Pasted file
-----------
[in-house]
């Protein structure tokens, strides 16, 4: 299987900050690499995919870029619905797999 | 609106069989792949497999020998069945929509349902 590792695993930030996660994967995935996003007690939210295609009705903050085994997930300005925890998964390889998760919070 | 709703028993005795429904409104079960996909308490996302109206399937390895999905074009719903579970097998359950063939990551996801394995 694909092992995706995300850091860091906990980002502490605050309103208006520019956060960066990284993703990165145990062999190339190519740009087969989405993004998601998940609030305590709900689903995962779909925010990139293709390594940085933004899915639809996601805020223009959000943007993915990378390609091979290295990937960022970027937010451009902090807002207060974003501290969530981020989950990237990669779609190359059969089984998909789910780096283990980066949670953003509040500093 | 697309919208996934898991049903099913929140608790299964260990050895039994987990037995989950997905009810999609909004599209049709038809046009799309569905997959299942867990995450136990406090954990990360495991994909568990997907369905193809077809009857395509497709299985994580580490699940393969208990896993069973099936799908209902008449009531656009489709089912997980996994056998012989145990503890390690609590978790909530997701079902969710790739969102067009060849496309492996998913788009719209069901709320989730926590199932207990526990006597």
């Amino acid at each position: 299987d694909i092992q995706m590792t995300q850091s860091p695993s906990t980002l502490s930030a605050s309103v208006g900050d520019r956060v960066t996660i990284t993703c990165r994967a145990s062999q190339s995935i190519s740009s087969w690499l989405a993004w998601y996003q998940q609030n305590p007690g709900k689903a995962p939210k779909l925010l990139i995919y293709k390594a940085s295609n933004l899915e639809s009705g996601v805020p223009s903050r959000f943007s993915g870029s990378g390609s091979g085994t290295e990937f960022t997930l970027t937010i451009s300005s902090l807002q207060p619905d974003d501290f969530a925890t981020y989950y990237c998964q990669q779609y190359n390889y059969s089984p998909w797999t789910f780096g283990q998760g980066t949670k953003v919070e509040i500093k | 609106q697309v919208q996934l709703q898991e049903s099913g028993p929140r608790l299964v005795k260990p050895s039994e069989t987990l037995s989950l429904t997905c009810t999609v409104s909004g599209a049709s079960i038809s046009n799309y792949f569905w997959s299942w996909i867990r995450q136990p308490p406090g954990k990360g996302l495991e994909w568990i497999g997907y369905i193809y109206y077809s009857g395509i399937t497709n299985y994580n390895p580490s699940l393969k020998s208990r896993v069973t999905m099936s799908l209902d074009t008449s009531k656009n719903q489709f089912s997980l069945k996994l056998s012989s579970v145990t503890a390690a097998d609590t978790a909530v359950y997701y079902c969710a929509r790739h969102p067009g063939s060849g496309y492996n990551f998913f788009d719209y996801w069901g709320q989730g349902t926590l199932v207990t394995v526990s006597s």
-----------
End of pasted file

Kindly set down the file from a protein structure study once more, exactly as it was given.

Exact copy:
[in-house]
């Protein structure tokens, strides 16, 4: 299987900050690499995919870029619905797999 | 609106069989792949497999020998069945929509349902 590792695993930030996660994967995935996003007690939210295609009705903050085994997930300005925890998964390889998760919070 | 709703028993005795429904409104079960996909308490996302109206399937390895999905074009719903579970097998359950063939990551996801394995 694909092992995706995300850091860091906990980002502490605050309103208006520019956060960066990284993703990165145990062999190339190519740009087969989405993004998601998940609030305590709900689903995962779909925010990139293709390594940085933004899915639809996601805020223009959000943007993915990378390609091979290295990937960022970027937010451009902090807002207060974003501290969530981020989950990237990669779609190359059969089984998909789910780096283990980066949670953003509040500093 | 697309919208996934898991049903099913929140608790299964260990050895039994987990037995989950997905009810999609909004599209049709038809046009799309569905997959299942867990995450136990406090954990990360495991994909568990997907369905193809077809009857395509497709299985994580580490699940393969208990896993069973099936799908209902008449009531656009489709089912997980996994056998012989145990503890390690609590978790909530997701079902969710790739969102067009060849496309492996998913788009719209069901709320989730926590199932207990526990006597």
């Amino acid at each position: 299987d694909i092992q995706m590792t995300q850091s860091p695993s906990t980002l502490s930030a605050s309103v208006g900050d520019r956060v960066t996660i990284t993703c990165r994967a145990s062999q190339s995935i190519s740009s087969w690499l989405a993004w998601y996003q998940q609030n305590p007690g709900k689903a995962p939210k779909l925010l990139i995919y293709k390594a940085s295609n933004l899915e639809s009705g996601v805020p223009s903050r959000f943007s993915g870029s990378g390609s091979g085994t290295e990937f960022t997930l970027t937010i451009s300005s902090l807002q207060p619905d974003d501290f969530a925890t981020y989950y990237c998964q990669q779609y190359n390889y059969s089984p998909w797999t789910f780096g283990q998760g980066t949670k953003v919070e509040i500093k | 609106q697309v919208q996934l709703q898991e049903s099913g028993p929140r608790l299964v005795k260990p050895s039994e069989t987990l037995s989950l429904t997905c009810t999609v409104s909004g599209a049709s079960i038809s046009n799309y792949f569905w997959s299942w996909i867990r995450q136990p308490p406090g954990k990360g996302l495991e994909w568990i497999g997907y369905i193809y109206y077809s009857g395509i399937t497709n299985y994580n390895p580490s699940l393969k020998s208990r896993v069973t999905m099936s799908l209902d074009t008449s009531k656009n719903q489709f089912s997980l069945k996994l056998s012989s579970v145990t503890a390690a097998d609590t978790a909530v359950y997701y079902c969710a929509r790739h969102p067009g063939s060849g496309y492996n990551f998913f788009d719209y996801w069901g709320q989730g349902t926590l199932v207990t394995v526990s006597s």